For a personal loan, you’ll be asked to pay an annual percentage rate (APR). The APR includes the interest rate (the amount you’re charged for borrowing the money – a percentage of the total amount) and other additional fees and charges involved in taking out the loan.

The Representative APR is an indicative rate used in advertising, however this is a rate that at least 51% of applicants will receive and therefore not everyone will be offered the loan with the rate advertised.

That’s why it’s so important to read all the T&Cs before applying for a personal loan to make sure the APR and payment terms are right for you.

Shawbrook Bank is transparent with everyone who applies for a loan. We’ll give you a quote for your guaranteed personalised rate right from the start, with no impact on your credit score. This means you’ll have a clear idea of how much the loan will cost you before you decide to apply.

Before committing to anything, it’s important to understand the conditions for each payment option listed above. There are plenty of online tools to help you determine the best option for your circumstances and you can find out more about getting a car loan here with our handy guide.

Leasing

Leasing a car is effectively long-term rental – you pay a fixed monthly fee to use the car for an agreed time period and number of miles.

As with a hire purchase agreement, you’ll need to put down an initial deposit, but the monthly instalments are typically much lower.

The leasing cost each month will be determined by the type of car, the mileage and the length of the leasing period. However, unlike hire purchase agreements, you won’t have the option to own the car outright at the end of the payment terms.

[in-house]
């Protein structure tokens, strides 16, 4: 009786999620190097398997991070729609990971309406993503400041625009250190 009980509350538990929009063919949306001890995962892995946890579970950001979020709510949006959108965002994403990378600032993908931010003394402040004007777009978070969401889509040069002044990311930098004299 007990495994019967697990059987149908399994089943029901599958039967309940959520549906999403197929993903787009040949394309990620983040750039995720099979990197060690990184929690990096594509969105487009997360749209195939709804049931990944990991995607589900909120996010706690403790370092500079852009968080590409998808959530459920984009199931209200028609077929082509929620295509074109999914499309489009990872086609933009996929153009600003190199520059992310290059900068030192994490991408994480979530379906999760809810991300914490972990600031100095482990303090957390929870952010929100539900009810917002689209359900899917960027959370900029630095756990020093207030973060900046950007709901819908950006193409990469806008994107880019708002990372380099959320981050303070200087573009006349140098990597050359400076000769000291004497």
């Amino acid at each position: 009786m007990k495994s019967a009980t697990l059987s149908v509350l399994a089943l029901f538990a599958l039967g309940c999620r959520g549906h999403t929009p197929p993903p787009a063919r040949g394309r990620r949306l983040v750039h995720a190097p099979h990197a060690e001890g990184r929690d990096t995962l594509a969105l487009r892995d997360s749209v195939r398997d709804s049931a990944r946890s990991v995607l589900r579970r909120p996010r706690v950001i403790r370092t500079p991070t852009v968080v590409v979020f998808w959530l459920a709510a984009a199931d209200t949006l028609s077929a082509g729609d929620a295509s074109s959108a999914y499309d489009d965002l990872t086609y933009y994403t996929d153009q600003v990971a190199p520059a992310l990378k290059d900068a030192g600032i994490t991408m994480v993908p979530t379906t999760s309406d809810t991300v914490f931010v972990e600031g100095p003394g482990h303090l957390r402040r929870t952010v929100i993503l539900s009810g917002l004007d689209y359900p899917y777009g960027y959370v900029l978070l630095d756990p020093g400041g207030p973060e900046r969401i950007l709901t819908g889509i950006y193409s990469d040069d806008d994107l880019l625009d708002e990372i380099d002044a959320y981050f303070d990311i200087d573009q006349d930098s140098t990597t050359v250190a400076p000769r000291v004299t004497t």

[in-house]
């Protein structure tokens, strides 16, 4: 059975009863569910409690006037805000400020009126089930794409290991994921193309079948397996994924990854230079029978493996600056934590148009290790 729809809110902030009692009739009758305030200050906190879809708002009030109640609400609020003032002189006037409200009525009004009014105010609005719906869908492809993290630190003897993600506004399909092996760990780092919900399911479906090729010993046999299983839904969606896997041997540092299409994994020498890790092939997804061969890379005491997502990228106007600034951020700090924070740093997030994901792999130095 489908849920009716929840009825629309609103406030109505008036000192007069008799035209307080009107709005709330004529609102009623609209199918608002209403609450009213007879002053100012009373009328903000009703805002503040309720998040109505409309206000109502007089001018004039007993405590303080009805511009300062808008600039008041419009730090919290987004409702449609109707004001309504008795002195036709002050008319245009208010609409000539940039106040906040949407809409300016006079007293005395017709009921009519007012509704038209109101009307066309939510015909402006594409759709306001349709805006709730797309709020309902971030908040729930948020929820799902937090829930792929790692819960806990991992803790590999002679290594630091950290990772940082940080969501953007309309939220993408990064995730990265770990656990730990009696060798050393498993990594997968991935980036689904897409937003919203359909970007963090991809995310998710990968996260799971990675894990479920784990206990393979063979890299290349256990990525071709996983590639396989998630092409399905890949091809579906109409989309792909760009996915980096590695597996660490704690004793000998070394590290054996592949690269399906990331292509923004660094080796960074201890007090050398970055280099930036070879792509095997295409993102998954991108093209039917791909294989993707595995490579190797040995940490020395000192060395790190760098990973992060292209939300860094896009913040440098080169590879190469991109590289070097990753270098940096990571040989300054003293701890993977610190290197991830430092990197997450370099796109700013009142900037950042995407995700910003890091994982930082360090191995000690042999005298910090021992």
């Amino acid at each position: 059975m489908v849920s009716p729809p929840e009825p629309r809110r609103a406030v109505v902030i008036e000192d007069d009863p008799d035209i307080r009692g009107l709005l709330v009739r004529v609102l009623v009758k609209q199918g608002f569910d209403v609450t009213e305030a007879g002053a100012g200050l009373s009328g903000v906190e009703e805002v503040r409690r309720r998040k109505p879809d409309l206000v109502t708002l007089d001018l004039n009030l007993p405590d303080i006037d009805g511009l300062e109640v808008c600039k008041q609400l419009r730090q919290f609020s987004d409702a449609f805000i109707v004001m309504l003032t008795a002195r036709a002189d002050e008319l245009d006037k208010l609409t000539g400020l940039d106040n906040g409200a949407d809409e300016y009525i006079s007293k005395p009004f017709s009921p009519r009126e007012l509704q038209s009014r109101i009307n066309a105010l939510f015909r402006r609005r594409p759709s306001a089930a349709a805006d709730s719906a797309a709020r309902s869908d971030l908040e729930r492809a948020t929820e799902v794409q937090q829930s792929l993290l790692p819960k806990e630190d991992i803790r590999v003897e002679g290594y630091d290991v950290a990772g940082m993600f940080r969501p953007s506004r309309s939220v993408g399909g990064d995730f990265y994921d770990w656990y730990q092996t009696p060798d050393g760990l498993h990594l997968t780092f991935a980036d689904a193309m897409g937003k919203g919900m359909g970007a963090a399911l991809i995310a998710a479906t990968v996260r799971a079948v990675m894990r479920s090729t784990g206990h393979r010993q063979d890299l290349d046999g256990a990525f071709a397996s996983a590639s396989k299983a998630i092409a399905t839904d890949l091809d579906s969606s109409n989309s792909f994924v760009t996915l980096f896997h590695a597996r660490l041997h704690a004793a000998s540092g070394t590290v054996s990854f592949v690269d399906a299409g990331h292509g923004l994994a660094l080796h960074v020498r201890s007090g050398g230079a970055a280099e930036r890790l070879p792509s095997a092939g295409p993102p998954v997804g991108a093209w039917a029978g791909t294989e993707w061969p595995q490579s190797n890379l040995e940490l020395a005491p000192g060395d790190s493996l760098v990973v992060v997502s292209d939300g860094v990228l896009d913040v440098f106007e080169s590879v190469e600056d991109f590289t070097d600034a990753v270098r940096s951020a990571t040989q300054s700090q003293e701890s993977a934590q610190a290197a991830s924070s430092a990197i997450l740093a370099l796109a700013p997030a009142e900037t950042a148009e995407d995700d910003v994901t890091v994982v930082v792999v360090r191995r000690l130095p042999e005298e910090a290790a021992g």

A key benefit of personal leasing is that it provides flexibility – making it easy to change the car as and when needed.

If you decide to choose this option, make sure you agree the mileage in your contract before you sign, as if you go over the limit, you could be subject to extra costs each month. And if you decide to end the contract, you may be liable for damages and an early termination fee.

‘0%’ finance

A ‘0%’ finance deal means you can spread the cost of a car purchase over a longer period of time without having to pay interest on what you owe.

These types of deals are common, and one that many people opt for when buying a car. These are usually used as a promotional tool against either new to market models or models that are being phased out.

As 0% finance deals have no interest, they tend to require a larger deposit, meaning a greater proportion of upfront costs.

To avoid losing the 0% interest term, you’ll need to make sure the monthly payments are always met on time – otherwise it may be switched to a scheme where interest rates apply.

Whatever route you go down, it’s wise to base your decision on your current and expected future circumstances particularly when it comes to things like budget, income, and current outgoings. To find out more about car finance, read the ultimate guide on financing a used car.

Sally Conway is head of consumer communications at Shawbrook Bank Personal Loans